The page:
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OMA Priority Insurance Program

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OMA Priority Insurance Program: OPIP critical illness insurance update: revised illness definitions reflect current clinical practice, offer enhanced coverage for members.
OMA Insurance
6/1/2011
Revised illness definitions reflect current clinical practice, and offer enhanced coverage for members. OMA Insurance has introduced improvements to the OMA Priority Insurance Program Critical Illness insurance definitions. The new definitions, developed in consultation with industry physicians, add clarity, reflect advancements in modern medicine, and provide enhanced coverage for members.

After a recent program review, OMA insurance has introduced improvements to the OMA priority insurance program (OPIP) critical illness insurance definitions. The new definitions, developed in consultation with industry physicians, add clarity, reflect advancements in modern medicine, and provide enhanced coverage for members. In addition, these new definitions have been adopted by the Canadian Life and Health Insurance Association, whose member companies represent nearly 99% of Canada's life and health insurance business. The following is an overview of the major changes OMA Insurance has negotiated with Sun Life Financial. Heart attack (myocardial infarction). A more liberal definition of heart attacks means that more incidents will be covered under the new definition. The previous definition required electrocardiographic (ECG) changes as part of the diagnosis, while the new definition does not. Under the old definition, a rise in markers of myocardial necrosis occurring at the time of angioplasty would not have qualified as a heart attack due to the lack of ECG changes. Now that the definition has been broadened, it has been necessary to add an exclusion for a rise in biomarkers caused by angioplasty. A major heart attack resulting in new Q waves, however, would be covered ­— even if it happened at the time of angioplasty. Cancer The definition of cancer has been adjusted to reflect current clinical practice. The thinnest malignant melanomas have never been covered because of their favourable prognosis and ease of treatment. The revised definition increases the malignant melanoma depth for covered tumours from 0.75 mm to 1 mm. This amendment aligns the definition with the American Joint Committee on Cancer (AJCC) staging for melanoma, which is based on prognosis, and classifies tumours less than 1 mm as T1 tumours. A tumour in the presence of HIV is now included, which is an enhancement to the current definition. Cancer in-situ, pre-malignant lesions and benign tumours are not covered because they do not demonstrate invasion of tissue. Therefore, they do not meet the definition for cancer. This is not a change but is now expressly stated in the definition. Benign brain tumour The first change in the definition is to make it clear that only tumours that require treatment are covered. Historically, the discovery of a brain tumour meant surgery, radiation or both. Today, because so many people have CT scans and/or MRIs, it's more common to discover small benign brain tumours which are not growing or causing any symptoms. They are incidental findings when a person has a scan for some other reason. These intracranial incidentalomas do not require treatment, and therefore, cannot be considered a critical illness. The previous definition excluded all meningiomas (tumours of the meninges), all pituitary tumours and tumours of the cranial nerves (which are mainly acoustic neuromas). These tumours are now covered, with the exception of pituitary microadenomas (less than 10 mm). The majority of benign brain tumours fall into one of these categories, so the new definition is a significant improvement in coverage. The final change to this definition is the introduction of a 90-day moratorium, which has been a standard in the individual Critical Illness insurance market for years. The purpose of the moratorium is to prevent someone from attempting to purchase coverage for a tumour they already have. Freedom to recover on your terms. As a physician, you know better than anyone that a serious illness can have a devastating impact on one's life. Critical Illness insurance takes the financial worry out of a difficult diagnosis. It allows you to focus on what matters most — recovery. Surviving a serious illness can be quite costly, especially when you consider:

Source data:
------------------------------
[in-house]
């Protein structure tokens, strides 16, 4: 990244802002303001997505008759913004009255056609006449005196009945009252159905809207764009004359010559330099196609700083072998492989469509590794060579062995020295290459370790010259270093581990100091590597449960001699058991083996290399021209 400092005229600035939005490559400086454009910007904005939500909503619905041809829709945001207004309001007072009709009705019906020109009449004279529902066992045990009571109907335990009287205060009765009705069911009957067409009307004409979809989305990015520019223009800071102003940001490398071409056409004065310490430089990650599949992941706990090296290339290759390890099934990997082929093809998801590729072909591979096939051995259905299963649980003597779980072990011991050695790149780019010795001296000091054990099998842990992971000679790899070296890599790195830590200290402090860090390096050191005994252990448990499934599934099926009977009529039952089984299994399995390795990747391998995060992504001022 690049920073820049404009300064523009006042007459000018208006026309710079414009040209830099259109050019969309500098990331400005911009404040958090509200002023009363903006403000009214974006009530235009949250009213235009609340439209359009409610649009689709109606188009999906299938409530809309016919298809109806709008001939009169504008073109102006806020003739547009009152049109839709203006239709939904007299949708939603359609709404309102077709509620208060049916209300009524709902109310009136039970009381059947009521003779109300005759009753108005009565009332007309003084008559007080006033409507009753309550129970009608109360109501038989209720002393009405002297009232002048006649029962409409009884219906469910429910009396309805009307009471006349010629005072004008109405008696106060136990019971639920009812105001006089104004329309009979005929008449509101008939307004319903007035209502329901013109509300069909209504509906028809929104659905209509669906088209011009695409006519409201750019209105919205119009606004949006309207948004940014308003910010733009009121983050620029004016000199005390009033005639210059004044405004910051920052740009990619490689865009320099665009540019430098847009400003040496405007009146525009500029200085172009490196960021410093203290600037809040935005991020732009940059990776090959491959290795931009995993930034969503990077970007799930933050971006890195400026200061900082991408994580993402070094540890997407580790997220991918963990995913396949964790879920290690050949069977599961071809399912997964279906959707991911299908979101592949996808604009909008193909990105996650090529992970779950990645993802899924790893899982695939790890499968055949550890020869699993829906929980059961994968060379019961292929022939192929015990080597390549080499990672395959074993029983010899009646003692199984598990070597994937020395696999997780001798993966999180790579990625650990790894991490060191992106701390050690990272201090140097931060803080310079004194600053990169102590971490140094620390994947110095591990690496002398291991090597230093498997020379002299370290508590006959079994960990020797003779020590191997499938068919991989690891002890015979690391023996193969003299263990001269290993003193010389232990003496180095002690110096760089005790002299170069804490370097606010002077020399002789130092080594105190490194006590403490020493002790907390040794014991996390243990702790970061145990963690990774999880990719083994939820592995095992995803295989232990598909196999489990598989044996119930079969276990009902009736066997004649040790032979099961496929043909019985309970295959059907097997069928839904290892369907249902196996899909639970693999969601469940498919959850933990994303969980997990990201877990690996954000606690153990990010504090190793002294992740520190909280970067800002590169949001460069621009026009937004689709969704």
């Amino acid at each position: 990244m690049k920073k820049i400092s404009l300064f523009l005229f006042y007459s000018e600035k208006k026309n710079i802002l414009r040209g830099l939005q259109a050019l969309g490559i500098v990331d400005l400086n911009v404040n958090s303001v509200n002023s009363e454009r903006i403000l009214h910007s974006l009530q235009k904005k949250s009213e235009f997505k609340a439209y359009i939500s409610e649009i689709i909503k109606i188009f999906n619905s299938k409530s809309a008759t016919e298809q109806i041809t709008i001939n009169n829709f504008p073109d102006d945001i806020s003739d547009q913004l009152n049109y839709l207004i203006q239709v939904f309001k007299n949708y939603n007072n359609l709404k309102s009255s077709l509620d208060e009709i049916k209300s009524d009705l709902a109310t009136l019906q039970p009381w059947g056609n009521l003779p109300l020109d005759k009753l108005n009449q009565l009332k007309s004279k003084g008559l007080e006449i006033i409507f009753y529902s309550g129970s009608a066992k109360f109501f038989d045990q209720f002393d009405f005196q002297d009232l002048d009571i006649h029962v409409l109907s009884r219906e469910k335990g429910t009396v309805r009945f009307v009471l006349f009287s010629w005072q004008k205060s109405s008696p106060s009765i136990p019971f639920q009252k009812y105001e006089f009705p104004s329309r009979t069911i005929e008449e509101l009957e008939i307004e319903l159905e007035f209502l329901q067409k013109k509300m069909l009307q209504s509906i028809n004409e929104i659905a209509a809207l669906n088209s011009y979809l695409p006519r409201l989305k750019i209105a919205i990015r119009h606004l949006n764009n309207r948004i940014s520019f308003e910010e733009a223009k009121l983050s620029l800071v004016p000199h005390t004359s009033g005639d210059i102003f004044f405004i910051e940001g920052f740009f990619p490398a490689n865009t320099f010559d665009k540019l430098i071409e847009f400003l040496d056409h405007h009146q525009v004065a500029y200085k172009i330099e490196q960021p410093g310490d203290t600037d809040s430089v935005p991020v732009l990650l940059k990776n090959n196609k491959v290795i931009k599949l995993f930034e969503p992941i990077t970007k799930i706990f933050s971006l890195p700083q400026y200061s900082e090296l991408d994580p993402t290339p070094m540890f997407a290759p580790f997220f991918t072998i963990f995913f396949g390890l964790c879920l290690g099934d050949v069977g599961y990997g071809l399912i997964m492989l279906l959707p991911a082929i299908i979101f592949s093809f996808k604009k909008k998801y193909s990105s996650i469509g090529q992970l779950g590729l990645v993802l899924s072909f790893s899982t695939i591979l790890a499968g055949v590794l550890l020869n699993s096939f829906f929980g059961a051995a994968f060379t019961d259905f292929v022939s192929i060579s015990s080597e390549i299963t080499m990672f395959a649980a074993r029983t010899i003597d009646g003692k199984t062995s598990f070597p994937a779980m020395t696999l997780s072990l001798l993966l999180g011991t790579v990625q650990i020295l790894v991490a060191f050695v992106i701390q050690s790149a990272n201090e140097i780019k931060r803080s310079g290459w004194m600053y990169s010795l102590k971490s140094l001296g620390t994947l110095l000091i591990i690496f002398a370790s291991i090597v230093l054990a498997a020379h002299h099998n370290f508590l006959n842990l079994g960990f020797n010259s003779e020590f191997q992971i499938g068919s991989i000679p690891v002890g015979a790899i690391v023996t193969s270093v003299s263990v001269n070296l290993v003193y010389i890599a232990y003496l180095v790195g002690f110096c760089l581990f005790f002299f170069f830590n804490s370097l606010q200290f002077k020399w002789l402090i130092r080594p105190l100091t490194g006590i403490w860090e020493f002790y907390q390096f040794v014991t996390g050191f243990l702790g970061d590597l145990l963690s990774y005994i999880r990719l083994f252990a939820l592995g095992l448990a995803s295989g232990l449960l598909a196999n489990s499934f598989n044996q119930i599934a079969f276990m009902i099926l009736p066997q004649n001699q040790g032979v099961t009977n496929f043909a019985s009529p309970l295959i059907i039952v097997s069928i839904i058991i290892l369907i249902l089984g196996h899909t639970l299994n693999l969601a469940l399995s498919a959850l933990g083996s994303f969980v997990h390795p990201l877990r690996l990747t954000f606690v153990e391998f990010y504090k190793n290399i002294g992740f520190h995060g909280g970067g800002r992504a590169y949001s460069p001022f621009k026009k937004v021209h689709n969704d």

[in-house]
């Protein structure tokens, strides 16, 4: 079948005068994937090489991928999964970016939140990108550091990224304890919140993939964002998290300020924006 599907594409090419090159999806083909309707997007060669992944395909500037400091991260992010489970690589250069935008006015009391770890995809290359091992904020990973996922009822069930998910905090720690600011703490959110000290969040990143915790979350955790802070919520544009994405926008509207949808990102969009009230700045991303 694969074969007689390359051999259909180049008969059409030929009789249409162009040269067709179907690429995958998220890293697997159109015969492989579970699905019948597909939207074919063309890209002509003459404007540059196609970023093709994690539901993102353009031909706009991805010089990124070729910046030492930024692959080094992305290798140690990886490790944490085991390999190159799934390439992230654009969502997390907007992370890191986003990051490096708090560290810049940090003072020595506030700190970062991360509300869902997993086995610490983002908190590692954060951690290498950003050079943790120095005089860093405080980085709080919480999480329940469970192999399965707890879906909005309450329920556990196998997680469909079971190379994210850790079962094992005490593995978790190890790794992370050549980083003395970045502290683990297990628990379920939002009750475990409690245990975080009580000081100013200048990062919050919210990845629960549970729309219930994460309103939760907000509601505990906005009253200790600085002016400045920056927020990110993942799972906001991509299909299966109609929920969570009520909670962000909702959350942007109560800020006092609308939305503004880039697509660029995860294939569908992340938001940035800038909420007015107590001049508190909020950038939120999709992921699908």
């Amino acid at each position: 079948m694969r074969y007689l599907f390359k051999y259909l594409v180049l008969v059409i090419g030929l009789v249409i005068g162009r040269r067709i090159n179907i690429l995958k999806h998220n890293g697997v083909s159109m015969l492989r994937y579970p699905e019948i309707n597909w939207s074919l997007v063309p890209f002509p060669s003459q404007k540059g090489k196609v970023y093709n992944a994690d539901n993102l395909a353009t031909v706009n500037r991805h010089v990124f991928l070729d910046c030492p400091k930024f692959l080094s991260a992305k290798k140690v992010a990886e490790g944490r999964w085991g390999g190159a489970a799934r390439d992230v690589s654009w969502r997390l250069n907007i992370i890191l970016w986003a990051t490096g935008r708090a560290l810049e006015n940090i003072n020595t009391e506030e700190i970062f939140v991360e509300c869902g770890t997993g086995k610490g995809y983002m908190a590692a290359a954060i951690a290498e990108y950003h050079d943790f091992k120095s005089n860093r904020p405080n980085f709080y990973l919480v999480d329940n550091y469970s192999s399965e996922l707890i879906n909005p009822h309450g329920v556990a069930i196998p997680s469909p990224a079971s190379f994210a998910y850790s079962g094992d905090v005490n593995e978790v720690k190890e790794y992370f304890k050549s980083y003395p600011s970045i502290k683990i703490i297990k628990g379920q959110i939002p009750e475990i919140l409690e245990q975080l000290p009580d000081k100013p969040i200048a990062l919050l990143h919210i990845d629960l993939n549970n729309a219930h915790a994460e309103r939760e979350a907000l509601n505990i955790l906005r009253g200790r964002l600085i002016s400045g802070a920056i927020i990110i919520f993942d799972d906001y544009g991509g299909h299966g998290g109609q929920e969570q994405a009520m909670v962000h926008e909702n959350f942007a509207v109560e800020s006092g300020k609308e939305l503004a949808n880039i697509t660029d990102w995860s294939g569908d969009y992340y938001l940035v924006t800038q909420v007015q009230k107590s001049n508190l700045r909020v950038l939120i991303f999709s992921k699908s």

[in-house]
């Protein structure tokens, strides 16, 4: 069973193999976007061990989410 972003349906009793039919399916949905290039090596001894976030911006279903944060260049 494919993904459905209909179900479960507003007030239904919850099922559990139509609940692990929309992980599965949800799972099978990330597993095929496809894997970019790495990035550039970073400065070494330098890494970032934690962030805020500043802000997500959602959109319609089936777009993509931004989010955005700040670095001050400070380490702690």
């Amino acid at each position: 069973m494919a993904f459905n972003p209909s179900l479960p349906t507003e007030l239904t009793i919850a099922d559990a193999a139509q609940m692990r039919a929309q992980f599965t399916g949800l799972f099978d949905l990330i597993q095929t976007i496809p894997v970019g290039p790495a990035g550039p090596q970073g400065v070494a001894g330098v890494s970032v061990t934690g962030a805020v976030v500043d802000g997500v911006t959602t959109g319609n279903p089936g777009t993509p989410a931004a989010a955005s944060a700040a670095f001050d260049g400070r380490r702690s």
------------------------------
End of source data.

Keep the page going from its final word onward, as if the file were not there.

• Loss of income if your spouse took time off work to help take care of you
  • Child care and home maintenance
  • Modifications to your home Personal support workers
  • Travel to/from hospitals, accommodations, parking and meals
  • Drugs not covered by provincial plans
  • Experimental treatments or alternative treatments that are not covered
  • Treatment outside of Canada
  • Regular, daily expenses

Critical Illness insurance through OMA Insurance can help provide financial support during a difficult time. It provides a one-time benefit if you are diagnosed with one of the covered conditions and complete the survival period. The benefit is paid in a lump-sum once your claim is approved. How you spend the benefit is up to you.